Some of the petitioners have strongly challenged EPA's choice of BPCTCA for the dissolving sulfite subcategory. As discussed above, the intense "cooking" process used in the dissolved sulfite process dissolves most of the wood's cellulose in waste solutions. See pp. ___-___ of 191 U.S.App.D.C., pp. 1022-1024 of 590 F.2d supra. During "biological" treatment this dissolved matter is taken up by bacteria. Disposing of the watery mass of these bacteria, i.e., sludge, is a serious problem, for their tough cell walls make it difficult to drain the water from, i. e., "dewater," them. Moreover, without draining, sludge is difficult to incinerate or use as landfill.
All secondary waste treatment systems have the problem of disposing of biological waste. The problem is acute for dissolving sulfite mills because, compared to other mills, they have less primary (nonbacterial) waste — which is easier to drain — to mix with and thus help dewater the larger amount of bacterial waste.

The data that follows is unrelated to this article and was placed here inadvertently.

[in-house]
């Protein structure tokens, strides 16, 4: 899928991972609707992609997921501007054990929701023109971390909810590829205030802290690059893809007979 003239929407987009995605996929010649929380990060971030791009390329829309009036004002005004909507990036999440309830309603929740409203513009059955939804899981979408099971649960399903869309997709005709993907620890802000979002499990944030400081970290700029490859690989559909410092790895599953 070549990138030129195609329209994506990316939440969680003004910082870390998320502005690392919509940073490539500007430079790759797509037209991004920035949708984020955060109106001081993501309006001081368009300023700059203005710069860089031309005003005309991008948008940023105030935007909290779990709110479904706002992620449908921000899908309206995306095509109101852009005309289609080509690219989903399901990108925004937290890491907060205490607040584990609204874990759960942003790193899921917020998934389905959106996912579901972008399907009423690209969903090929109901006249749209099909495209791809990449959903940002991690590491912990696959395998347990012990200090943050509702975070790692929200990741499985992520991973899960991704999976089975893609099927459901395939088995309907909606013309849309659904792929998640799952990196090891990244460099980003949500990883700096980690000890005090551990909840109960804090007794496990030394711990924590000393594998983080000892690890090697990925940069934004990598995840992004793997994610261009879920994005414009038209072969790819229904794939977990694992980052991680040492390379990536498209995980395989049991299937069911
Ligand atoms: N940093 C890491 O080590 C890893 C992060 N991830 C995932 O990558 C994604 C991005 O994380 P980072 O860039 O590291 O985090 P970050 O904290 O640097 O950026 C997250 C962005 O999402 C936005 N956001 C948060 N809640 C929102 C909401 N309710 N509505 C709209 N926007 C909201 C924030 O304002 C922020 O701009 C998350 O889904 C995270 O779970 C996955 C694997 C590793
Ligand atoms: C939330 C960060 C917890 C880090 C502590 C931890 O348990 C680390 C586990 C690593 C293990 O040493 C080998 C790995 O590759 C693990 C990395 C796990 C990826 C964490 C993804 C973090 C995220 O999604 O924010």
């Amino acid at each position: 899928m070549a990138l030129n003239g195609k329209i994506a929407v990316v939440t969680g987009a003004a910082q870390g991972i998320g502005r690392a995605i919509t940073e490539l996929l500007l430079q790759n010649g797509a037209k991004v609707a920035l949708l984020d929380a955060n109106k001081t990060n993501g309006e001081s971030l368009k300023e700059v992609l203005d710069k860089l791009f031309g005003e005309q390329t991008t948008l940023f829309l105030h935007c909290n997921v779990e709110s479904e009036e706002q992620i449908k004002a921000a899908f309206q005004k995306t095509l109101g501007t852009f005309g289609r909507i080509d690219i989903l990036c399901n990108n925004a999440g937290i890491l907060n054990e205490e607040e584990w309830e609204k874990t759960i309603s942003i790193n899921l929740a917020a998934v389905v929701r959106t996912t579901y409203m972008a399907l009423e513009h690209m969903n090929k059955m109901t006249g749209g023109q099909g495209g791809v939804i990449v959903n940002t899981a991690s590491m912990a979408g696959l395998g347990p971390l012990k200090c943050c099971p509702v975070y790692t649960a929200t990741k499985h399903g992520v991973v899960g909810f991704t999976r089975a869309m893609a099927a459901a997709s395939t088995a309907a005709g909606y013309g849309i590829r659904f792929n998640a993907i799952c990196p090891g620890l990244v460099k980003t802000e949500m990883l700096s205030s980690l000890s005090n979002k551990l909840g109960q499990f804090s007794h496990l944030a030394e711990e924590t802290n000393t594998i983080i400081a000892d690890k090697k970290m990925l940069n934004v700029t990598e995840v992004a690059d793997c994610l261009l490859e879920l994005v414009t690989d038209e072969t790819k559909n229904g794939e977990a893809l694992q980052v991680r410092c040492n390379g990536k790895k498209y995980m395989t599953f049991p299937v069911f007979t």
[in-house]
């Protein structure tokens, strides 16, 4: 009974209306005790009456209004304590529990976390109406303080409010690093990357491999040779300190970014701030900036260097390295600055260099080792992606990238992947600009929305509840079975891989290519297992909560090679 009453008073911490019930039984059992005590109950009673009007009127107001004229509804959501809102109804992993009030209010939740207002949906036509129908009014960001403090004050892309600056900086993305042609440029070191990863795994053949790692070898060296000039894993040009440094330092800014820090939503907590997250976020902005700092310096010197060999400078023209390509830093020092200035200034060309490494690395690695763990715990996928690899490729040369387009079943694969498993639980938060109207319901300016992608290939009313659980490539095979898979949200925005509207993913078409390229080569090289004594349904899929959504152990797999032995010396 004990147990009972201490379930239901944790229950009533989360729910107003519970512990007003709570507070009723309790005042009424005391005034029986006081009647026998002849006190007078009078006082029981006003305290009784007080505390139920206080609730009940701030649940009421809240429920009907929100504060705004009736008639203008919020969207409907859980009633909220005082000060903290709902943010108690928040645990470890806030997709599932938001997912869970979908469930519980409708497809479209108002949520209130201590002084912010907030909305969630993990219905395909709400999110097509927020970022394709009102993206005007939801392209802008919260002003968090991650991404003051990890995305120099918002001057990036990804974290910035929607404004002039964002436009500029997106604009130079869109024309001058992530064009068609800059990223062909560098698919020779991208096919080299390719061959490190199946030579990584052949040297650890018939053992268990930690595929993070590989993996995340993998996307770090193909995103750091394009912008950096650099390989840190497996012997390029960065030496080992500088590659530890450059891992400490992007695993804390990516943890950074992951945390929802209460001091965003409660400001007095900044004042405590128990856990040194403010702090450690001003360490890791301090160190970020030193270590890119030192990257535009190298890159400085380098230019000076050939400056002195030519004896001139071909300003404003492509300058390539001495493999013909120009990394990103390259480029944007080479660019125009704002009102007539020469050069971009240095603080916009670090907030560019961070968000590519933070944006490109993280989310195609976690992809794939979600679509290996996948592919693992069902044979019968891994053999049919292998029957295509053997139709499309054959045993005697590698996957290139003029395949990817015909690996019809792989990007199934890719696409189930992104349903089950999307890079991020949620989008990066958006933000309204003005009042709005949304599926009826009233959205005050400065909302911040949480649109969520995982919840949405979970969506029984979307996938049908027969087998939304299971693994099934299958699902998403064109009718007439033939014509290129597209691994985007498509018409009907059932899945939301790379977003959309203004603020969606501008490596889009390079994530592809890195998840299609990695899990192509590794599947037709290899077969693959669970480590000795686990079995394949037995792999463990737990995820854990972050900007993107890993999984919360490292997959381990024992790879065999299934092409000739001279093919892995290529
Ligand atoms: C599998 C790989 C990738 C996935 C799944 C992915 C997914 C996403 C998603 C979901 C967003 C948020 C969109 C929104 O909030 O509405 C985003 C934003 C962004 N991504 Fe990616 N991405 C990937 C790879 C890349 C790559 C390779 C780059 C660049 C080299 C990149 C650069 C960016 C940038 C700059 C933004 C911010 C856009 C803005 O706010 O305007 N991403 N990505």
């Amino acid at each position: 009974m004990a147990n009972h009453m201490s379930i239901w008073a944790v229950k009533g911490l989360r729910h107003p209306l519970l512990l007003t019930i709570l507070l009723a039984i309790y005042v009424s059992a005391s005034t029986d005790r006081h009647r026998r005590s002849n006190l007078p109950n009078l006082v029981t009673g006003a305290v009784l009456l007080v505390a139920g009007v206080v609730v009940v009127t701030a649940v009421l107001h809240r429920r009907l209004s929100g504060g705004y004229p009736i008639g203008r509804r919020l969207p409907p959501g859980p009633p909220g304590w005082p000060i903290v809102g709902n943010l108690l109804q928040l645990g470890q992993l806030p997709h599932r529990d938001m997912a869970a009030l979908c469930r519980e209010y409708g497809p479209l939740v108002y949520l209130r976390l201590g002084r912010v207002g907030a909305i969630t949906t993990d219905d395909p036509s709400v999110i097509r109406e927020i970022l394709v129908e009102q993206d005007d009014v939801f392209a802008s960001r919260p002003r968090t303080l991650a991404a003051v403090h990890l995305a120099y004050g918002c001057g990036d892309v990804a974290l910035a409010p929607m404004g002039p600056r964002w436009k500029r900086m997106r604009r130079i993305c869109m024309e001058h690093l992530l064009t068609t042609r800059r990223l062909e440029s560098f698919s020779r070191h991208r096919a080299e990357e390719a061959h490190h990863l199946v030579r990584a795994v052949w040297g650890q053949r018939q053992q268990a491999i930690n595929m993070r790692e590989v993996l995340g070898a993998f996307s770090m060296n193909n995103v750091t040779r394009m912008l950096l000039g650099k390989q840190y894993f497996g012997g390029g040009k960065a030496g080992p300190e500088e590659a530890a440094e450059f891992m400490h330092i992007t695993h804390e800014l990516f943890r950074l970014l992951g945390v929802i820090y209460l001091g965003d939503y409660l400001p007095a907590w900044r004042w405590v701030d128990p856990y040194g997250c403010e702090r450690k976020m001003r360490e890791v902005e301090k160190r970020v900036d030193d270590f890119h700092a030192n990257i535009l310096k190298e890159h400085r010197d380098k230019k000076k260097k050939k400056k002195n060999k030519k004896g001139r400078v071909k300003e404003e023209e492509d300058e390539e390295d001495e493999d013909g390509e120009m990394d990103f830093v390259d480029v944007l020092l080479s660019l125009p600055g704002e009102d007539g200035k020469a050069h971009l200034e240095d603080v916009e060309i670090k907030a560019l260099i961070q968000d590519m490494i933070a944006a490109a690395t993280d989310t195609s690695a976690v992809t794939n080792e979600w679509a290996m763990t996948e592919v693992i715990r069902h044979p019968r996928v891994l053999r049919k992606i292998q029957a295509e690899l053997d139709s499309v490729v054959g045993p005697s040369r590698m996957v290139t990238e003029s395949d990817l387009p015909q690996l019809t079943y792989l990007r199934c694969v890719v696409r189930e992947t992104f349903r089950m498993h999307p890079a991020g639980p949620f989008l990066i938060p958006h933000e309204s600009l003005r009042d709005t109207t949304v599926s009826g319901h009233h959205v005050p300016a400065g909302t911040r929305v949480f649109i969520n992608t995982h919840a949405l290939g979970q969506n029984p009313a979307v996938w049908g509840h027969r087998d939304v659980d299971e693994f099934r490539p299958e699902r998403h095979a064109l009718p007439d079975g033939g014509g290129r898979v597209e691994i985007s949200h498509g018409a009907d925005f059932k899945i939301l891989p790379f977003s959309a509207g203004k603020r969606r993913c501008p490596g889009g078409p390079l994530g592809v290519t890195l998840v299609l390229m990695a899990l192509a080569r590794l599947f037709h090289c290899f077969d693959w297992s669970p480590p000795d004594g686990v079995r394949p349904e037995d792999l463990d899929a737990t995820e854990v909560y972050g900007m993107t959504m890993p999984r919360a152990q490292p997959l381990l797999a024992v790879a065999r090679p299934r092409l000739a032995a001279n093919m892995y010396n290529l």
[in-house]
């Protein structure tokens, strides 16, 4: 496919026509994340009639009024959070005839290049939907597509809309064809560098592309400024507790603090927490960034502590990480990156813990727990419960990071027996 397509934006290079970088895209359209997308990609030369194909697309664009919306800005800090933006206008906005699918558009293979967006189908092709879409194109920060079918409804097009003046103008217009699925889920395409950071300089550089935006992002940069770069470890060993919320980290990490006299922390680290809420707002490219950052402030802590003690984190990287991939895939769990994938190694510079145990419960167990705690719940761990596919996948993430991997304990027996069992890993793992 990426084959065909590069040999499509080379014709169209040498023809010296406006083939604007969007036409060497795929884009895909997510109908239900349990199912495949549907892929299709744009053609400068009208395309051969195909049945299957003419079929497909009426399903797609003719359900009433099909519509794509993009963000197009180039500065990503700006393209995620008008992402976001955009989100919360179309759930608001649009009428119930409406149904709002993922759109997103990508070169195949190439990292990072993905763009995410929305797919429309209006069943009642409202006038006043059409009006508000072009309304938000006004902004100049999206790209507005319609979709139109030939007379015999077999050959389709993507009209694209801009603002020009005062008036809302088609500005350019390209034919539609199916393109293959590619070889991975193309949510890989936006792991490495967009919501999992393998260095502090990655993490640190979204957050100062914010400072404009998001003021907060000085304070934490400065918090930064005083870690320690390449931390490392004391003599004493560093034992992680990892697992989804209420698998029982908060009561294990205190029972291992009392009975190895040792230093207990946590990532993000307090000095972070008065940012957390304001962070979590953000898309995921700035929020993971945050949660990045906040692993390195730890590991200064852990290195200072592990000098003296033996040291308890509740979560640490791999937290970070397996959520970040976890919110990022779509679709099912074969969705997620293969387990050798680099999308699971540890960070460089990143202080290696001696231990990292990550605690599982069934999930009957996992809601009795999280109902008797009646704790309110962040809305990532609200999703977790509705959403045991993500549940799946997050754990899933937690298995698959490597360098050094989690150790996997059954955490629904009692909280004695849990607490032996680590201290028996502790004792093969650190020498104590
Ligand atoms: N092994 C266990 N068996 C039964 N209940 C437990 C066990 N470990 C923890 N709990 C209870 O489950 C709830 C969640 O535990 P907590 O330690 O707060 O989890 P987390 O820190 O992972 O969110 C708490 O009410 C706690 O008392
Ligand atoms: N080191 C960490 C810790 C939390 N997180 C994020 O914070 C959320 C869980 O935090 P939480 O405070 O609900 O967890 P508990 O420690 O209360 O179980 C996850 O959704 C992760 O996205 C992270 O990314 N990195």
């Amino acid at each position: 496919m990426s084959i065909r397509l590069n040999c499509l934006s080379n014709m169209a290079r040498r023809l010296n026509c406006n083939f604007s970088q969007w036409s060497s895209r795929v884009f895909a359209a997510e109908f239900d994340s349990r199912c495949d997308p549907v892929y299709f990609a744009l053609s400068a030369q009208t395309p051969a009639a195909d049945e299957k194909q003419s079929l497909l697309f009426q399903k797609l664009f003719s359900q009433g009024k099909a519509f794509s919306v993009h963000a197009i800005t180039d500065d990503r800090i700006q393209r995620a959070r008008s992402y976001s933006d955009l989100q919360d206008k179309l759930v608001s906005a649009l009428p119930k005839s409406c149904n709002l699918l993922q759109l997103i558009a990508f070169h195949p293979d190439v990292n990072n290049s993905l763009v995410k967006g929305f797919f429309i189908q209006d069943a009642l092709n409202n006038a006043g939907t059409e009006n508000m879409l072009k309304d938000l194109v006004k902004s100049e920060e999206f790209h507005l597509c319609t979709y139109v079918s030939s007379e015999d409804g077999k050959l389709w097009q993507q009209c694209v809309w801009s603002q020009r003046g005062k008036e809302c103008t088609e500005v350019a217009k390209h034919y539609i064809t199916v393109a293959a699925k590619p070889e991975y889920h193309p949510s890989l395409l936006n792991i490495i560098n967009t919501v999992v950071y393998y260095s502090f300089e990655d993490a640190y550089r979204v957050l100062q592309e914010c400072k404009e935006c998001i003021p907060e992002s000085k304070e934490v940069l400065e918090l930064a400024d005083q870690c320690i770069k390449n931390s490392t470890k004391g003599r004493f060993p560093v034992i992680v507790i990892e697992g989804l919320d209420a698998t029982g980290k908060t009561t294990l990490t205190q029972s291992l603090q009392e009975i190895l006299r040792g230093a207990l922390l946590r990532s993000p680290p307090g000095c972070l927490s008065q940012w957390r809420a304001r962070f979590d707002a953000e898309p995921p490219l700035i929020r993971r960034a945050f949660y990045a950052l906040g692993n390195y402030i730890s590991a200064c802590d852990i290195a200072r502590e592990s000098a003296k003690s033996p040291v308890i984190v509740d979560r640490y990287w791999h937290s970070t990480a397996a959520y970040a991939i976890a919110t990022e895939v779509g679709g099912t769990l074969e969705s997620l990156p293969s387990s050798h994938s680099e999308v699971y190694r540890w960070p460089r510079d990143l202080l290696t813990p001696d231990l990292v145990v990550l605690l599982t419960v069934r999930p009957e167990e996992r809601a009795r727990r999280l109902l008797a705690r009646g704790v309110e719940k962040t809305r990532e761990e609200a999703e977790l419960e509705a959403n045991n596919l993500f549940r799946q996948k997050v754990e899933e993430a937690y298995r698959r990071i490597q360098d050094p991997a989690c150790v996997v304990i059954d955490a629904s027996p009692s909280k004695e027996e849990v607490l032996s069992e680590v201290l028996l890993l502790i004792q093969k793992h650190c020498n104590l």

It has long been recognized that the dewatering problem is difficult and that all the available approaches have certain drawbacks. See App. 1515-30 (1969 study). EPA began its consideration of the problem in 1973 with a "state of the art" review of treatment technology, which devoted much attention to alternative dewatering approaches. App. 3693-711. It has since amassed considerable other material on the problem, including the industry's own data and criticism of EPA's dewatering proposals, culminating in discussions in its final Development Document of dewatering technology and the estimated cost and environmental impact thereof. App. 2262-64, 2346-59, 2382-83, 2406-08.